Apart from my mum 'vamping' on it occasionally, it remained unplayed. It was a mystery to me. I couldn't make any sense of the long row of black and white keys, until about age late 14, early 15, a steady girlfriend of my brother's, later to be his wife, came round and showed me a simple piano 'party piece'. It was attractive, and something I played again over the next few days. I began to realize that it had a structure. An all important realization. Basically, it was a sequence of four lots of three notes, all on the white keys. I started to play one set of three notes all together at the same time, and realized it was a chord. Later on, though I don't read music, I came to know that was C major. Similarly, the other sets of three notes became A minor, F major, and G major. Very simple structure chords and easy to remember. You just play one note, miss the next, play the next one, miss the next again, and play the last one, and all together. Visually simple 'triads'.
What's more, these four chords were the basis of the majority of songs that were around at the time, and I started to play and sing Ricky Nelson's 'Poor Little Fool'. There were different ways of playing these chords rhythmically as well, which I went on to do. Blues and rock and roll were in three of those chords, though that wasn't the direction I went in. Having been given a key which unlocked the door to the mystery of that long row of black and white notes, my next step, over quite a period of time, was playing those four chords in every 'key' on the piano, involving a mixture of black and white keys, not so visually simple to remember, but very rewarding to play.
Over a very long period of time then, the piano itself was my teacher, my main 'influence', with 'inversions' discovered in all the 'keys', and what i believe are called 'major 7ths', 'augmented' this and that. At one point, I started playing cross-hand and started writing different pieces of music, not songs though. It was a great process of discovery then, learning from the piano itself, something new almost on a daily basis.
When I was 18, I went to Bangor, North Wales, to study electronics, but used to seek out pianos on a regular basis that were in different college buildings. There were two main ones that I learnt off, an upright and a grand, in different rooms, where no-one ever was, so I used to quietly play those and the great process of 'discovery' continued. In the last year there, 1964, three of us shared a cottage, near the mountains, where the buses were very infrequent into town. I'd bought a cheap harmonium and used to play it regularly in the cottage. The music was taking over more and more, rather than why I was there, to be studying electronics. I wrote the first 'song' on it, though not the words, and although I didn't know it at the time, it was to have strange, ongoing consequences...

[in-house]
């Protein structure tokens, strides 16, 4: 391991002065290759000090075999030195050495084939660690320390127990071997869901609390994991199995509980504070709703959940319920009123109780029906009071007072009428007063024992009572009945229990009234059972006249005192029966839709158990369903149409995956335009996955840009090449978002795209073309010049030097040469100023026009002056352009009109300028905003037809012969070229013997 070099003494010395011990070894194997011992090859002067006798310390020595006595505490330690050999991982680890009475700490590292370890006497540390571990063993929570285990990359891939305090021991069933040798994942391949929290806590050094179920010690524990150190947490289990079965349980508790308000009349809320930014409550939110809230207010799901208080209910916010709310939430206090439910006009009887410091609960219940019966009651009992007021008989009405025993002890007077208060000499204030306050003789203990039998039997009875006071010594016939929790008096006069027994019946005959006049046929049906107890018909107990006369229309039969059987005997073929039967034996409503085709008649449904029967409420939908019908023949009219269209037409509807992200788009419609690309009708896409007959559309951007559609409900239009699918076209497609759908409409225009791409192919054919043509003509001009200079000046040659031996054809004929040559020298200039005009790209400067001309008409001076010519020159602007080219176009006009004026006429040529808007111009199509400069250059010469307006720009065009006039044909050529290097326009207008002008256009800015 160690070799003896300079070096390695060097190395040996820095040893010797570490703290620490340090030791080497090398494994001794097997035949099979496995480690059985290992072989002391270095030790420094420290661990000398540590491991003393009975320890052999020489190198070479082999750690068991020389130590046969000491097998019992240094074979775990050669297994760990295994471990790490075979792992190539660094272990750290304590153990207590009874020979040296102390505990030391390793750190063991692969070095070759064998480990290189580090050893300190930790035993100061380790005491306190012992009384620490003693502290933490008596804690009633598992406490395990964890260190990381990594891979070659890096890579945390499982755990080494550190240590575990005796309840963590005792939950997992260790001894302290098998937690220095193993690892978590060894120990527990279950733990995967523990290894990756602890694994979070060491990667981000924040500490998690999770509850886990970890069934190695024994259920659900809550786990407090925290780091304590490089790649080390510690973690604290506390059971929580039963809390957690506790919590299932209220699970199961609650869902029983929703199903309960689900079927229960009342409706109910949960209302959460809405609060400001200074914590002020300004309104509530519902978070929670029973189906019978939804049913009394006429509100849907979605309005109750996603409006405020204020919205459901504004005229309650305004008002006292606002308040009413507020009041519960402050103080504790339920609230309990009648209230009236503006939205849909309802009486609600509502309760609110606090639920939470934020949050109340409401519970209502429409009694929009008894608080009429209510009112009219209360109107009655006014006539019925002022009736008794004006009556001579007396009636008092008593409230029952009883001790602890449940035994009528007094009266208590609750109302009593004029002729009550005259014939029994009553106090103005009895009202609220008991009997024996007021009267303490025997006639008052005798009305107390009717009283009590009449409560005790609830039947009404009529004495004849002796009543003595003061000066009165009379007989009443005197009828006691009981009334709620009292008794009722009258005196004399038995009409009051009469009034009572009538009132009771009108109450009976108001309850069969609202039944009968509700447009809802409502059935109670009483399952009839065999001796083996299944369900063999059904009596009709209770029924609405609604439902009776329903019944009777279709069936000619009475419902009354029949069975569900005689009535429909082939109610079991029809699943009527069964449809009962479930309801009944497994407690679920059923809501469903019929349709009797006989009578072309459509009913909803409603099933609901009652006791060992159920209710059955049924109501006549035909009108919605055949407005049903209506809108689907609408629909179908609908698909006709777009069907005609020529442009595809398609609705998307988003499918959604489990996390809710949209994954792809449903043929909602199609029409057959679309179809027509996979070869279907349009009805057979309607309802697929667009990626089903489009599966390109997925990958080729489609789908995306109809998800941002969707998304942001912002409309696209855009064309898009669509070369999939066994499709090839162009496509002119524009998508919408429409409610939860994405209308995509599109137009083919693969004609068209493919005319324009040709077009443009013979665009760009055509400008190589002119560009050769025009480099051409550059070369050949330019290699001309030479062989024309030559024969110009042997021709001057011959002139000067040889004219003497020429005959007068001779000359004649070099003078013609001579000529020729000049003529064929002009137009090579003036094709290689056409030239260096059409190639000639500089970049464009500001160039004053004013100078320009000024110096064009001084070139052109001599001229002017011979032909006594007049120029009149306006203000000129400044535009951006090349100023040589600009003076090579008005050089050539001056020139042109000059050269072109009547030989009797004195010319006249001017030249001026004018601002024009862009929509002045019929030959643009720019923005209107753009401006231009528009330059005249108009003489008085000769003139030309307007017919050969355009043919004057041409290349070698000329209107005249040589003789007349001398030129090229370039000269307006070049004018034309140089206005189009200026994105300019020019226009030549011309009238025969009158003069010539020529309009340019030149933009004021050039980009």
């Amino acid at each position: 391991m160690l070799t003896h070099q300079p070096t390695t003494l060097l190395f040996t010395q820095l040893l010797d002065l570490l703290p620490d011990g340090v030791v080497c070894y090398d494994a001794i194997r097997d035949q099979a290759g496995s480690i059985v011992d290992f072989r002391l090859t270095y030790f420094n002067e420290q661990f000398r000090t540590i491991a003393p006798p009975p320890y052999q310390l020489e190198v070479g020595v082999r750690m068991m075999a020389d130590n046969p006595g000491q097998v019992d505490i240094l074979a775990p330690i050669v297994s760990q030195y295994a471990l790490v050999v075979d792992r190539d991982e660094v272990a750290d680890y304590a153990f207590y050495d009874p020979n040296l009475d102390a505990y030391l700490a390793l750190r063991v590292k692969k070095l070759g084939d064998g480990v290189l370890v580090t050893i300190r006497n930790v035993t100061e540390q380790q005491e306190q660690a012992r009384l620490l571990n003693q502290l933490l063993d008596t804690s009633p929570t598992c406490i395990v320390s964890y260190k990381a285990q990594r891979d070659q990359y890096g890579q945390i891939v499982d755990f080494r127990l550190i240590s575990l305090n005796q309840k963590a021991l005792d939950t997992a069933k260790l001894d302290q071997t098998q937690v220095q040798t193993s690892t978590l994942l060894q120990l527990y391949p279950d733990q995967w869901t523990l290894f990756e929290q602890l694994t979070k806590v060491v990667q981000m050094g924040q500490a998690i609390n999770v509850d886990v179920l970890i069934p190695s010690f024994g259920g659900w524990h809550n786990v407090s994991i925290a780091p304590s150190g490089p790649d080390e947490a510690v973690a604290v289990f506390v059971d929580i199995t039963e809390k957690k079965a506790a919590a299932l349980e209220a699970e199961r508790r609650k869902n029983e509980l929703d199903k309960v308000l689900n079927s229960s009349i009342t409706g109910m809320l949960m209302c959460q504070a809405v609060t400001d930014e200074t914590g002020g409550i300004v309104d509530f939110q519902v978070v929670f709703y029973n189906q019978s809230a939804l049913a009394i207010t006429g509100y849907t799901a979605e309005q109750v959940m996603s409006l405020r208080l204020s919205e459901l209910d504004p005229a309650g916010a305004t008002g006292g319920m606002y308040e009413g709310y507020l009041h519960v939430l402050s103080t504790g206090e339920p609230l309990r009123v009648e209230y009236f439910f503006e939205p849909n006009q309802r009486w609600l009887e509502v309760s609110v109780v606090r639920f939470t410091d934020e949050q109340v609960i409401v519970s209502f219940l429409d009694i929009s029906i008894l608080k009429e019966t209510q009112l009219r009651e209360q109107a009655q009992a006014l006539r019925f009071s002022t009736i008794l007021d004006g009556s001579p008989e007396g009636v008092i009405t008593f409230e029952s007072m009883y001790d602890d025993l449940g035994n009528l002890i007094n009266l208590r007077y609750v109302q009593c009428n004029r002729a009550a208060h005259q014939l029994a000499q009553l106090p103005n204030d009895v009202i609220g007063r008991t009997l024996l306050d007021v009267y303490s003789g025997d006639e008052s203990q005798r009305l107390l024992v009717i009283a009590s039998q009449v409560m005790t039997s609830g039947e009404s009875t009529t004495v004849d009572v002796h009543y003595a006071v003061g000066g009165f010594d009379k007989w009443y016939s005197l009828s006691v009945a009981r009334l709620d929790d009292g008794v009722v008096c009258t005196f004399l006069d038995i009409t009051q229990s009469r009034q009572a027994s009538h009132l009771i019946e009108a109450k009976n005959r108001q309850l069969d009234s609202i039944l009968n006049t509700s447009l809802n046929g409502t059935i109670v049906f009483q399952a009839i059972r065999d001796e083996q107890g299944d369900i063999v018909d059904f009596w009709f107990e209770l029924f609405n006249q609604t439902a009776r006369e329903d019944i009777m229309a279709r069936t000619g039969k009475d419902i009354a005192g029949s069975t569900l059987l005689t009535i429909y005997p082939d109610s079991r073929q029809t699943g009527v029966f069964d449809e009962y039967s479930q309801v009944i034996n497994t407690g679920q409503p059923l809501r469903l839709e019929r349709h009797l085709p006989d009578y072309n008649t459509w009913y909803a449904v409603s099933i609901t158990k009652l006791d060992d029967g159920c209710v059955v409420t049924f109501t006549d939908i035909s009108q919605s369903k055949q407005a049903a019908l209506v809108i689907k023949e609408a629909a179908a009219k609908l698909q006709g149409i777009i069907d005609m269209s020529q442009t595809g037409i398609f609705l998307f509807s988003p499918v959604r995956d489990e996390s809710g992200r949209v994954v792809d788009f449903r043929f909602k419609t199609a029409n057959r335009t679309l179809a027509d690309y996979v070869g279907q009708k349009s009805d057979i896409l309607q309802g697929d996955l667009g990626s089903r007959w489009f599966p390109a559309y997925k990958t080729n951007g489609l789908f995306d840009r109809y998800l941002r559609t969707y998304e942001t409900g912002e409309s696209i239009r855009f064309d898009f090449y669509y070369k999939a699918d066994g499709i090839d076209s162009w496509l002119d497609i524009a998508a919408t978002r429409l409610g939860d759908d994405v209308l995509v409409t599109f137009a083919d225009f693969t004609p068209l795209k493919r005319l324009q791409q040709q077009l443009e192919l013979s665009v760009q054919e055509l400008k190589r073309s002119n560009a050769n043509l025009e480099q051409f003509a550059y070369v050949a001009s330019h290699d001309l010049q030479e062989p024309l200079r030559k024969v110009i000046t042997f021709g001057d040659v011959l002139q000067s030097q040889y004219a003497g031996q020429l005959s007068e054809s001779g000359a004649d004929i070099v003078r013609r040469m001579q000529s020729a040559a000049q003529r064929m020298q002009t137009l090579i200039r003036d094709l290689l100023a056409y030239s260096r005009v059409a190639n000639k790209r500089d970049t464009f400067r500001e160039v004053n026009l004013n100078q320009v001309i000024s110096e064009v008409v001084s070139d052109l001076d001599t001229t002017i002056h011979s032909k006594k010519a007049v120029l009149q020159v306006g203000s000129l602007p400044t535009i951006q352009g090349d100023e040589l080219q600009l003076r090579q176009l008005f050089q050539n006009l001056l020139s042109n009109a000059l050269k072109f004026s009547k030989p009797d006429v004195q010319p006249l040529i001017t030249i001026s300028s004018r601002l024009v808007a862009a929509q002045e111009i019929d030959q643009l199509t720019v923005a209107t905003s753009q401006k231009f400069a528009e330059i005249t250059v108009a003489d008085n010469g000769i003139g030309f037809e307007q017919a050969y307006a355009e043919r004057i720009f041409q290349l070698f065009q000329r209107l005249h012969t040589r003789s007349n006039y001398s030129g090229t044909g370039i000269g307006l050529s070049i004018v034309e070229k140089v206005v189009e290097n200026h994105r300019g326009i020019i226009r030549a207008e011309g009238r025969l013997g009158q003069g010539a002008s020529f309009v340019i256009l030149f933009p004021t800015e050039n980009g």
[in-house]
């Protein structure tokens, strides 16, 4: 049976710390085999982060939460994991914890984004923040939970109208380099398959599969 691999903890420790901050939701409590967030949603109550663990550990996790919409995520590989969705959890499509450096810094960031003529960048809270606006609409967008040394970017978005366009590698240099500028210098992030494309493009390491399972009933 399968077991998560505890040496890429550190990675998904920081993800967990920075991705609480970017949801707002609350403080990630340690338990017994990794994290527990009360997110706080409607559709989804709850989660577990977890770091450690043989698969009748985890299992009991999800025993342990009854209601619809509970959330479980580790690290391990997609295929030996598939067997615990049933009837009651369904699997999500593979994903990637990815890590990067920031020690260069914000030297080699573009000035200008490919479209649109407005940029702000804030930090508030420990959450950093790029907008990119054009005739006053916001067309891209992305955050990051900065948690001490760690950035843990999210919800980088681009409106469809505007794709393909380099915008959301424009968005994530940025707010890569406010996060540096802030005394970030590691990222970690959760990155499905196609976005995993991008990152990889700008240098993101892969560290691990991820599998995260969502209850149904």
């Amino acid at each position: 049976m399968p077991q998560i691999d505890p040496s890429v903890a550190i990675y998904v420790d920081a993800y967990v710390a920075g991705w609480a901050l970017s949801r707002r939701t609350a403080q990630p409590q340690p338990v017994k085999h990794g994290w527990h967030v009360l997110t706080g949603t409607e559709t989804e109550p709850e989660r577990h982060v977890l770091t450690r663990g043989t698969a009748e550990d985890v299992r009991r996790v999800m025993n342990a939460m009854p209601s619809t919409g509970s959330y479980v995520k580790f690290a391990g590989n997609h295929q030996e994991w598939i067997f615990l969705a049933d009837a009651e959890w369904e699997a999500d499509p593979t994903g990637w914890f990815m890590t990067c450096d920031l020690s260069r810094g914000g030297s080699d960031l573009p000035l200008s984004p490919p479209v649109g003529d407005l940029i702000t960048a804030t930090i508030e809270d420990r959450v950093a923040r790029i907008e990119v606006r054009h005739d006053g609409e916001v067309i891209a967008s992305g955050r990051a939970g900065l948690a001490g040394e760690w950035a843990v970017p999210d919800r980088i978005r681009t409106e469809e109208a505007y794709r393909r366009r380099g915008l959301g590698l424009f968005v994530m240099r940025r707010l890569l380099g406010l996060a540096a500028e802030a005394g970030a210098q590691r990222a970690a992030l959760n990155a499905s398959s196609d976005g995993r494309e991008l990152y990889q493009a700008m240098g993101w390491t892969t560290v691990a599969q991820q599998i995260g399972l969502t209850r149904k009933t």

I've tried to convey that the biggest 'influence' was the piano itself, its own chords. It's what i listened to most. Growing up in a house where the radio was on a lot of the time though, from infancy onwards you hear and absorb and 'know' all kinds of music that touch on different genres. Rock and roll was massive for us as kids. 'Moonlight Sonata' is a beautiful piece of piano music. You get to hear all sorts along the way, but whether they're influences or not, is hard to say.
During '64, very early '65, when all I'd done was write a tune, I was aware that there was a lot of 'progress' going on in other people in the world of music. an older student at Bangor, who was a 'folk enthusiast', had got hold of the early Dylan imports, before he was well known, and lent them to us. We played them a lot at the cottage. They were great. I had a Schoenberg LP too, I used to listen to. English and American bands were going through big changes. 'See Emily Play' seemed to me to be a 'leap forward'. Me, on my own small slow path of 'progress', all I'd done was write a 'tune'. It was to be some time before musically and lyrically I'd progress enough to reach something like, say, 'Garden Song'. that's from a different 'influence', but we'll leave that til further down the line...